You can share your internet using several methods. Search for them, there is lots of good info. The best methods for you are probably a router, or 802.11b.
802.11 is wireless, router is wired.
The other ways are a hub or switch.
Should work fine, the only problem is if you are connected and can't surf or have other issues, the cable company may not support you. You may have to call the Router company so find one that has Voice tech support and not email only.
They work great, just most ISP's don't support you, once you connect more then one computer.
The ISP most likley will not support the other computers but that does not mean that you cannot surf on all computer at the same time, with DHCP enabled on the router it will assign IP"S to each workstation.
Didn't say it would not, it will work fine, however, if you run into problems, most ISP's will not help you until you bypass the router.
That was the only point I was trying to make. I've done tech support for 3 different cable and dsl ISP's and I hate when a customer calls and can't surf and is using a router, if they don't know what they are doing. It will work, you just may be told that it is not supported, no surprises eh?
I just activated my cable modem yesterday(doing a happy dance now!!)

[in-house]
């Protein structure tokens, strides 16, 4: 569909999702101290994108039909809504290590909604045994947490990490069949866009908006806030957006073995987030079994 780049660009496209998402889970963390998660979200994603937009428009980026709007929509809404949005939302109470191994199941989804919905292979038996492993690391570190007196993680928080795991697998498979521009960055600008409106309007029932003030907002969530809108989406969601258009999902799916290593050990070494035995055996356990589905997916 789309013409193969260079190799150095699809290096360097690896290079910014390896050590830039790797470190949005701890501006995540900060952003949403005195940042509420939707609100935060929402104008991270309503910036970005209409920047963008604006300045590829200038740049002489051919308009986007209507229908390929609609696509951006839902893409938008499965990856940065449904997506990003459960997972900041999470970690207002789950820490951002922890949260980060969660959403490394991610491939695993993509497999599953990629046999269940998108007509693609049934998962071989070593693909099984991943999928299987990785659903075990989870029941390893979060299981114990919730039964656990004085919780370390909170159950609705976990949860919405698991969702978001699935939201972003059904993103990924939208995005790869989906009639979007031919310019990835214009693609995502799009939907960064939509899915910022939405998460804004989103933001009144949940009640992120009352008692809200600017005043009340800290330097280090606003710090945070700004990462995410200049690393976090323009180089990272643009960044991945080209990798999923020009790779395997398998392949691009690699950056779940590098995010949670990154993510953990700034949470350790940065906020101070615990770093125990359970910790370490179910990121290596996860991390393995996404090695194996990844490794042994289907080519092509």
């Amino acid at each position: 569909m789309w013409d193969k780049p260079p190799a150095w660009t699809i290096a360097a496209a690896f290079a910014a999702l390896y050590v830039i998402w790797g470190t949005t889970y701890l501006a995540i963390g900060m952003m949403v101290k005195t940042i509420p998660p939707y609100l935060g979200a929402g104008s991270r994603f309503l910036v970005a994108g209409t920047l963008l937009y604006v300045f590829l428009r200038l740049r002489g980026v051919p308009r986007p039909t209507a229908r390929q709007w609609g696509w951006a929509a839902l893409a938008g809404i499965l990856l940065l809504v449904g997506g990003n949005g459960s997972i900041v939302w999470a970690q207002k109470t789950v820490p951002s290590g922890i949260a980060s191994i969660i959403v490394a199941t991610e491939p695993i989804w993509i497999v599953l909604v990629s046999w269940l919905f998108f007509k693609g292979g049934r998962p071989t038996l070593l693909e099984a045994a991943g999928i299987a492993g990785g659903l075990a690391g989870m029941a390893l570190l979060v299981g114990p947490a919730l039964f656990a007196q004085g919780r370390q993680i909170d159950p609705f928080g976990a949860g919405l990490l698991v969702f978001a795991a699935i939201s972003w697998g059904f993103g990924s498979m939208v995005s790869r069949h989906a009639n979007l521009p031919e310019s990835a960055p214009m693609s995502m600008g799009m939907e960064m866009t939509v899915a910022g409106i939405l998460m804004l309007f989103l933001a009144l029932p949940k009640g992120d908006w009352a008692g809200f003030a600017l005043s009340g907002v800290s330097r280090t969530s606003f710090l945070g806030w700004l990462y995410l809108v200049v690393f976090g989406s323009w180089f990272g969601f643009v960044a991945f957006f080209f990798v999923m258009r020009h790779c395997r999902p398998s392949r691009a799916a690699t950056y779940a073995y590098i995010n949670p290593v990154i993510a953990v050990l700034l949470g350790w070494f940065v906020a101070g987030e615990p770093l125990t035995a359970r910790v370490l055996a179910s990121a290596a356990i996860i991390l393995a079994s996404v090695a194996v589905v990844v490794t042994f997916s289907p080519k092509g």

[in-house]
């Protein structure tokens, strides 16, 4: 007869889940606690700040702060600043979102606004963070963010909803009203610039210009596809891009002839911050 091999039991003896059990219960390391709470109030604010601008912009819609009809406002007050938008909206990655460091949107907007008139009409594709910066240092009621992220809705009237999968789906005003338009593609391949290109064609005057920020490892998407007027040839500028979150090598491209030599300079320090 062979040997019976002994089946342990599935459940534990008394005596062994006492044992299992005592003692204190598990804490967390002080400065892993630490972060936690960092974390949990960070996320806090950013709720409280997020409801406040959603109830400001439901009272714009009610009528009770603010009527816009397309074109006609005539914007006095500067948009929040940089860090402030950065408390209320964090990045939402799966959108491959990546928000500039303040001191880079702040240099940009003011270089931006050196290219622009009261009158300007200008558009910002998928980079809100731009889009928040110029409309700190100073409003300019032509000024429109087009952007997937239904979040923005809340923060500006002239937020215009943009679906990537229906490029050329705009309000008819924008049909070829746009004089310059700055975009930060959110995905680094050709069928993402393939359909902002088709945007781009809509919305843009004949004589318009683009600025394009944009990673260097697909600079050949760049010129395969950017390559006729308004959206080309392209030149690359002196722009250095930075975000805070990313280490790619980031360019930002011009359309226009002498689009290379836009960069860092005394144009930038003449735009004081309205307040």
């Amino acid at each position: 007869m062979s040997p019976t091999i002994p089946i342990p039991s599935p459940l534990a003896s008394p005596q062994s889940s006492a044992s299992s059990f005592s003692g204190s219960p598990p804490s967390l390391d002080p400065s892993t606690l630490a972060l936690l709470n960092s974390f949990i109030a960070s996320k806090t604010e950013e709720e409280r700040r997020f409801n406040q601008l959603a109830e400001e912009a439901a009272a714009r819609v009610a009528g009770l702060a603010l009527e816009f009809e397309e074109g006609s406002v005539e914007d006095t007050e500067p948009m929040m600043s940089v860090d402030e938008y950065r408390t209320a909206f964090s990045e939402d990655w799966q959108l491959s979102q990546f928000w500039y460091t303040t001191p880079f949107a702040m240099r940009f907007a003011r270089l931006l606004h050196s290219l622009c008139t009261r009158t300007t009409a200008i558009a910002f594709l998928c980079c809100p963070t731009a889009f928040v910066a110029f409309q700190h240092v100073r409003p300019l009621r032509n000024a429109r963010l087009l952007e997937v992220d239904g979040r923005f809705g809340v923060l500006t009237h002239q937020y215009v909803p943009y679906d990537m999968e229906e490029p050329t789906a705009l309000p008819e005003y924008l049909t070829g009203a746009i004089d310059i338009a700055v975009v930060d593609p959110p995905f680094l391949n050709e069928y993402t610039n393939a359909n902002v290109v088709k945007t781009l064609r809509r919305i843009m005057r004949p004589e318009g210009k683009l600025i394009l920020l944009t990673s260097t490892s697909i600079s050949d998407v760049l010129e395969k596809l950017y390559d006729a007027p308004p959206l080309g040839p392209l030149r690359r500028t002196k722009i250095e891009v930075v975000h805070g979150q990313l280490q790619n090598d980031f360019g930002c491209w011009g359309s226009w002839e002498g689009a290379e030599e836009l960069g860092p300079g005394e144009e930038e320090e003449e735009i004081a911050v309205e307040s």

I asked comcast point blank about their policy regarding routers. They are supporting the Microsoft router now. But that's the only one. I had purchased a Belkin. Once the modem was activated on the main computer, I had no problem whatsoever moving it to the router. Sharing it with 3 computers right now, soon to be 4. And I gots to say that I'll NEVER go back to dial-up! This speed is great.
From what I gather about cable ISPs, they are not going to support people with home networks (i.e. figure out how to get the Internet to son and grandpa and office, etc), and I don't blame them.
Their goal is to get you a working cable modem and then one IP address after that. They don't care if that IP address is a computer or a router. They simply want one MAC address to assign their IP address to. What you do after that is up to you. You can get more IP addresses from them at a cost of course.
I have a PC next to the cable modem and router. If the question ever comes up about the router, I just unplug from the router, plug into the PC next to the modem, and do an IPCONFIG to release and renew.
Shazam, I'm configured like a single user, and then we discuss Comcast's problems.
Most of the time someone with a router calls and can't browse once we bypass the router, they can browse, but I found it they turn everything off, then turn the modem on, wait a minute, turn the router back on, wait a few seconds, then turn the computers back on, and it usually works.
It is interesting that I have to reboot my router every week or two, it will just be disconnected for no apparent reason. I have a friend that has the same experience with a different router. Your advice is good, power cycle the modem, the router, and then reboot the PC, 90% of the connectivity issues will be solved.
A forum community dedicated to tech experts and enthusiasts. Come join the discussion about articles, computer security, Mac, Microsoft, Linux, hardware, networking, gaming, reviews, accessories, and more!